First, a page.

A company CEO mainly uses WhatsApp to communicate with business partners. An attacker first obtains the phone number that is linked to his WhatsApp account. People search engines, such as Pipl, are helpful to identify a target’s mobile phone number. Using an Android VM, the attacker can then setup a fully functional Android phone on his computer, including the installation of WhatsApp. WhatsApp on the VM is then registered with a burner phone. The CEO’s phone number is added to the contacts and WhatsApp will provide a profile picture, username and status. This information is saved, as the attacker will need it later when hijacking the actual account.

As an alternative, we could also use a real burner phone or a little gimmick called WhatsAllApp to obtain the aforementioned information. WhatsAllApp is a Chrome extension, that enables you to gather WhatsApp profile pictures, statuses and usernames based on any given phone number, even without adding these to your contacts.

The next step must happen quickly and this is where it starts to get criminal. Our attacker steals the CEO’s phone and instantly registers a WhatsApp account on the Android VM (or burner phone), using the CEO’s phone number. Of course, this will only work if the CEO’s phone displays incoming messages on the lock screen. The SMS verification code is then used to register WhatsApp on the burner phone or in the VM. From now on, all incoming WhatsApp messages will show up on the attacker’s WhatsApp. This works with other messaging apps as well. Of course, the attacker cannot see the chat history, but he will be able to interact with the contacts from that point on and possibly gain vital intelligence.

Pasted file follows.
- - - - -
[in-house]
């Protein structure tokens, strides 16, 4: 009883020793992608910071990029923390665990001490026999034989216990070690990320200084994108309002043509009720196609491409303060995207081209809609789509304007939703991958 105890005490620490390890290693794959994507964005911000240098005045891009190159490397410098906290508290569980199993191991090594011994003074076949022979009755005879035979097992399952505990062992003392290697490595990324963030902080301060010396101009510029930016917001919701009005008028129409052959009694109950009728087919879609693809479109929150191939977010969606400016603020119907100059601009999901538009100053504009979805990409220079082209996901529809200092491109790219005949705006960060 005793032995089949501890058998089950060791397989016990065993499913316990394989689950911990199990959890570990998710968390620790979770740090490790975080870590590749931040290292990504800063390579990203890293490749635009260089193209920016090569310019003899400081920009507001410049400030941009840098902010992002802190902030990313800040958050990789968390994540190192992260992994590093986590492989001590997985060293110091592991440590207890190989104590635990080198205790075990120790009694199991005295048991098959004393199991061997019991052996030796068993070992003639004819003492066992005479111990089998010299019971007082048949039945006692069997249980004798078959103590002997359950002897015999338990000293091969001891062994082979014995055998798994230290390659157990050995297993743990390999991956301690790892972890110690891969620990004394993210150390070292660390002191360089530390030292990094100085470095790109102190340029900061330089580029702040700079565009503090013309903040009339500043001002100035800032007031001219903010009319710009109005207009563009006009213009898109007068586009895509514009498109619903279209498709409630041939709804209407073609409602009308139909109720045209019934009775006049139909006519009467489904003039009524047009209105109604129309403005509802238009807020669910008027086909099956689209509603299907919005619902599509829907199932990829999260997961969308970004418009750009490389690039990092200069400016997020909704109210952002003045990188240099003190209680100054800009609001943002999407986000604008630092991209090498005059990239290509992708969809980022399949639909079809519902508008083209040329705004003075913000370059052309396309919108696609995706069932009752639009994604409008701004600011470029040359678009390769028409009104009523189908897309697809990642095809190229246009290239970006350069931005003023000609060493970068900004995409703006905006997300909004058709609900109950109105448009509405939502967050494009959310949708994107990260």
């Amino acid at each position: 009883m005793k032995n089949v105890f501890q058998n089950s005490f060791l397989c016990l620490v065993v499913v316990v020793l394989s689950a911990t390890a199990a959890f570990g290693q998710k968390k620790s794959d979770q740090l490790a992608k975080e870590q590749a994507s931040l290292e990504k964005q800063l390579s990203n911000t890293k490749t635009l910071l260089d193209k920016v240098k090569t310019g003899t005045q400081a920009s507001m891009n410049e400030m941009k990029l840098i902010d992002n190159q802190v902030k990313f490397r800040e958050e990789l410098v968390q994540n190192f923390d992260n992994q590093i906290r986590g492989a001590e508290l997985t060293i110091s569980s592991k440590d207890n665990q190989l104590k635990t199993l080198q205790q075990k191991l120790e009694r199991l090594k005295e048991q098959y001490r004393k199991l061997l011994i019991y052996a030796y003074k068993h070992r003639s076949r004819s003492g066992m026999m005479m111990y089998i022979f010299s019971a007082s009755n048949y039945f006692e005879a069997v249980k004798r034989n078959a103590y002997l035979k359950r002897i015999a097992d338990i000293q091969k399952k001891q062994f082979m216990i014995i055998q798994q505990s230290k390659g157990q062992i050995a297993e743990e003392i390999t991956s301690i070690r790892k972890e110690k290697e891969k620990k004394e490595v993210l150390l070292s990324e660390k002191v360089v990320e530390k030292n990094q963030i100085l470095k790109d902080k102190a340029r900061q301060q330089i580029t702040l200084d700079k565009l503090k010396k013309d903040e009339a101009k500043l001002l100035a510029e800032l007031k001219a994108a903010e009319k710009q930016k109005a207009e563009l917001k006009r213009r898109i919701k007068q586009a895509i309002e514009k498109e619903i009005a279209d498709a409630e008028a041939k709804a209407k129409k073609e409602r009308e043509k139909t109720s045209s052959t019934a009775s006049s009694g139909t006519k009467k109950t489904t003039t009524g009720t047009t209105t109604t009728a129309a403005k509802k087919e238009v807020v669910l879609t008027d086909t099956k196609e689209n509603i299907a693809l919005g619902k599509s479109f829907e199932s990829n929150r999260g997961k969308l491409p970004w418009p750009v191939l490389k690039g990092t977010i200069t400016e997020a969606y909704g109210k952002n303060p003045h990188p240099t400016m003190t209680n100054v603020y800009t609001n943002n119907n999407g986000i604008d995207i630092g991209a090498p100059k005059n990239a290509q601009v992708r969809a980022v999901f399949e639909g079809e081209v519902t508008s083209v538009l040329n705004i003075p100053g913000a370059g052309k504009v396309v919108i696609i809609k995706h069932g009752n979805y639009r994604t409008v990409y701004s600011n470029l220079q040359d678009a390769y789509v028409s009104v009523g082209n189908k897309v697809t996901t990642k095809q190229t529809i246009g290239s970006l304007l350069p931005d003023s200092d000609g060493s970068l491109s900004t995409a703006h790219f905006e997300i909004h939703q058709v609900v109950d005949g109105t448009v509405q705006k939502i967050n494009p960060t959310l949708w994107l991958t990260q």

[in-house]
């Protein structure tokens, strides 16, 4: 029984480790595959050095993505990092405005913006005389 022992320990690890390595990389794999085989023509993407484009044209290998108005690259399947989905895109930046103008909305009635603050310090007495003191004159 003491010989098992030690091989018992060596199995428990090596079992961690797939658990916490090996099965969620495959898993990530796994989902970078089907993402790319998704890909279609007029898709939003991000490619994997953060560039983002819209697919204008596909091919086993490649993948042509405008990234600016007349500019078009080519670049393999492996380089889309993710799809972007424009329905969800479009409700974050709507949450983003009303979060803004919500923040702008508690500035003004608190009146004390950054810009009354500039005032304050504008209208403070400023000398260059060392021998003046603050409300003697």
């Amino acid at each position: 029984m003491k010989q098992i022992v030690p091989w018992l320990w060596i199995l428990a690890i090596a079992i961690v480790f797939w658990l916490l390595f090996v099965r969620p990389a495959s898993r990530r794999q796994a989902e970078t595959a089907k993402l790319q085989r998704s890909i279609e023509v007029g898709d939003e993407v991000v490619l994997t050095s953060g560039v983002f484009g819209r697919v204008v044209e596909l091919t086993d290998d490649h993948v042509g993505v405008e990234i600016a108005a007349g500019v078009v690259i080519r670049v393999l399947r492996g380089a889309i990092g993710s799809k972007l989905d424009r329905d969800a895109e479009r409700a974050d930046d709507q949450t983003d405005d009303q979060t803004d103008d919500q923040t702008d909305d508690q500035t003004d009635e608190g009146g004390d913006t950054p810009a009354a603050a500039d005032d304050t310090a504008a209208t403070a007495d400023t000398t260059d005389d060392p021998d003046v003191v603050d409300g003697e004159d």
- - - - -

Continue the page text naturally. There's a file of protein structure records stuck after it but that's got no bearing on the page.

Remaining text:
Using this technique could give an attacker a 1-2 day timeframe to hijack WhatsApp and other messaging apps. As soon as the CEO notices his phone is stolen, he will obviously have his phone and SIM card locked. However, how many people would actually think about giving all their contacts a heads-up that they currently are not available? Quite a challenge without a phone.

So much for the theory behind such an attack. I have noticed that my colleague’s phone displays messages on the lock screen and his wife texts him quite often. I decided to hijack his phone this morning.

While he was in a meeting across the hall, he left his phone on the desk. I used his phone number to set up a WhatsApp account on my Android VM. The SMS verification was immediately visible on his lock screen, I didn’t even have to touch his phone.

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After entering this code, his account was mine! Of course, I used his profile picture, username and status in the hijacked account. Shortly afterwards I received the first incoming message. It was sent by his wife, asking about their lunch plans for the day (she works nearby). I texted back and suggested pizza, upon which his wife named a meeting place and time.

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When my colleague returned from his meeting, I was happy to inform him that he would be meeting his wife at 1230 in front of the mall and that they would have pizza.

There are several lessons to be learned here:

  1. DO NOT leave your phone unattended (especially around me)!
  2. DO NOT publically disclose your WhatsApp profile information (profile pic, username, status)!
  3. DO NOT enable your phone to display messages on the lock screen!
  4. If your phone is stolen, try to inform your contacts!

And as of now I will live in fear, because I am sure my colleague will retaliate this prank soon.

Matthias Wilson / 27.02.2019